First Woman to be Elected PResident in Our District of Northeast District Teachers' Association of Oklahoma Association of Negro Teachers
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This Week in Sapulpa History – First Woman to be Elected President in Our District of Northeast District Teachers’ Association of the Oklahoma Association of Negro Teachers
Rachel Whitney, Curator, Sapulpa Historical Museum
This week in Sapulpa history, on March 15th, 1954, it was announced: “in a meeting held in Tulsa at which 250 teachers were present, three top offices went to Sapulpa Booker T. Washington teachers.” A Sapulpa teacher became the first woman to be elected president of her district in the Oklahoma Association of Negro Teachers (OANT).
“Zemula C. Williams, an English teacher at BTW, was elected president of the association; Ruth Devreaux, second grade BTW teacher, was named secretary; and Henry Crowell, head of the athletic department at BTW, was chosen treasurer.”
More on the OANT: The Oklahoma Historical Center describes this Association as beginning when the first segregated or “separate schools” opened in Oklahoma City, Guthrie, and Kingfisher in 1891 and 1892. “The institutes led to the organization of the Ida M. Wells Teachers’ Association in 1893.”
Teachers from fourteen counties and twenty-six communities in the Oklahoma-Territory served as the first members. Annual training institutes for teachers and “aspiring candidates” were “professionals with powerful intellect, broad social commitment, and common interests…”
By the 1940s, the organizations had each grown tremendously and became very productive in their communities. “ Between 1946 and 1953 these measures brought about more than $18 million in appropriations for separate schools.”
The year Zemula C. Williams became president in the Northeast District, the “U.S. Supreme Court decisions in 1954 and 1955 augmented the social changes of the 1940s. In response, OANT organized a program to prepare for the transition to school desegregation and to protect black teachers’ welfare. OEA also geared various activities to those purposes. On October 28, 1955, OANT decided to merge with OEA. Even as it disbanded, OANT worked untiringly to retain employment for black teachers after 1955.”
Oklahoma Historical Society further mentioned, “OANT members had earlier begun to join OEA, and OANT was entirely dissolved by 1958. During its half-century of existence, OANT had commanded unswerving support. Records reflect that in 1955, 1,500 of Oklahoma’s 1,622 black educators were members. Historically, the association’s primary mission had been to raise the standards of education for black children. OANT achieved that purpose while making a major contribution to Civil Rights.”
More on Zemula C. Williams: D. Adolph Williams, husband of Zemula, was principal at Booker T. Washington High School. In 1923, they married and had one son, Daniel Adolph Williams Jr. Mr. and Mrs.Williams “taught as a team” and were active in the Sapulpa education system. In 1942, Mr. Williams, held the position of president of the OANT. Mrs. Williams held the vice-president seat for over a decade.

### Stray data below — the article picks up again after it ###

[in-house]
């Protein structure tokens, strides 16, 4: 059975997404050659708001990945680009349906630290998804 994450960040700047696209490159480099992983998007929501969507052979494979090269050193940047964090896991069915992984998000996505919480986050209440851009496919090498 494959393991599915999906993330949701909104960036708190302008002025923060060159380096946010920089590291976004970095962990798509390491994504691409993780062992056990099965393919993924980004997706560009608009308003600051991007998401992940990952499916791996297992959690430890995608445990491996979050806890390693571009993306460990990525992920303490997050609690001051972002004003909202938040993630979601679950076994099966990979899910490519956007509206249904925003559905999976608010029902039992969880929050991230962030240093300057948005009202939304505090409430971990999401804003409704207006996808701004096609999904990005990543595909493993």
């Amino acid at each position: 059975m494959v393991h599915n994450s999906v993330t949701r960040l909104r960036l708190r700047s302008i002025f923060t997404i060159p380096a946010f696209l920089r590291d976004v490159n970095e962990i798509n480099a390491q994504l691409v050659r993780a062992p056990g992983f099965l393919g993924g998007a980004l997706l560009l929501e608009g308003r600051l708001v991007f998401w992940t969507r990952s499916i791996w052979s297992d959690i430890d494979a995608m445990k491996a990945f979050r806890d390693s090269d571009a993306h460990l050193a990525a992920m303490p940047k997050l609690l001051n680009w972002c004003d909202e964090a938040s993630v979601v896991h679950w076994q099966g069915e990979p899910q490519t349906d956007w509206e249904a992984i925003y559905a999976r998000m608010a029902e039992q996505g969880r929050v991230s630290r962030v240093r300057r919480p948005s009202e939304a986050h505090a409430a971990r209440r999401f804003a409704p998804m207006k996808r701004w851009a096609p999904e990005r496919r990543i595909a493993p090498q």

D. Adolph Williams, born in 1893, attended Kansas University School of Pharmacy, and was a “registered pharmacist; graduate of Langston University, and held an M.A. degree from the University of Colorado.” He was principal of Booker T. Washington from 1940 to 1962. He passed away in 1973.
Zemula C. Williams, born in 1898, held an Associate of Business degree from Langston University. She furthered her education with Graduate Study from University of Colorado. She was the English and Speech teacher. She also worked on the the Booker T. Washington yearbook. She retired in 1959.
“For a number of years, Mrs. Williams was corresponding secretary of the Langston University Alumni. In civic affairs, as a supporter of education for blacks long before integration, Mrs. Williams held memberships in the Tulsa League of Women Voters, NAACP, YWCA, the National Conference of Christians and Jews, and many other civic and professional organizations.
“When Mr. and Mrs. Williams moved to Tulsa, they owned businesses in the Greenwood Business District, and were contributing members of the community.” In 1986, Zemula C. Williams passed away leaving behind a great legacy.
In 2005, a memorial dinner was hosted by Black Wall Street, Inc. to remember the social organizations in Tulsa: Bridge Clubs, League of Women Voters, Urban League, YWCA, and more. “This memorial tribute is being called an ‘Angel Bridge’” and included recognition of many prominent figures in the Tulsa community, including Sapulpa’s educator Zemula Williams.
(Sapulpa Herald, March 16, 1954; Oklahoma Eagle, February 14, 1942, March 17, 1955, December 11, 1986, December 13, 1990, April 21, 2005; Oklahoma Historical Society)
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The information found on this page has been researched through Sapulpa (and area) newspapers, Sapulpa Historical Society archives, books, and photographs, Sapulpa yearbooks, city directories, and other local authors. Any other sources will be labeled and named as the research continues. Any mistakes will be noted and adjusted as needed.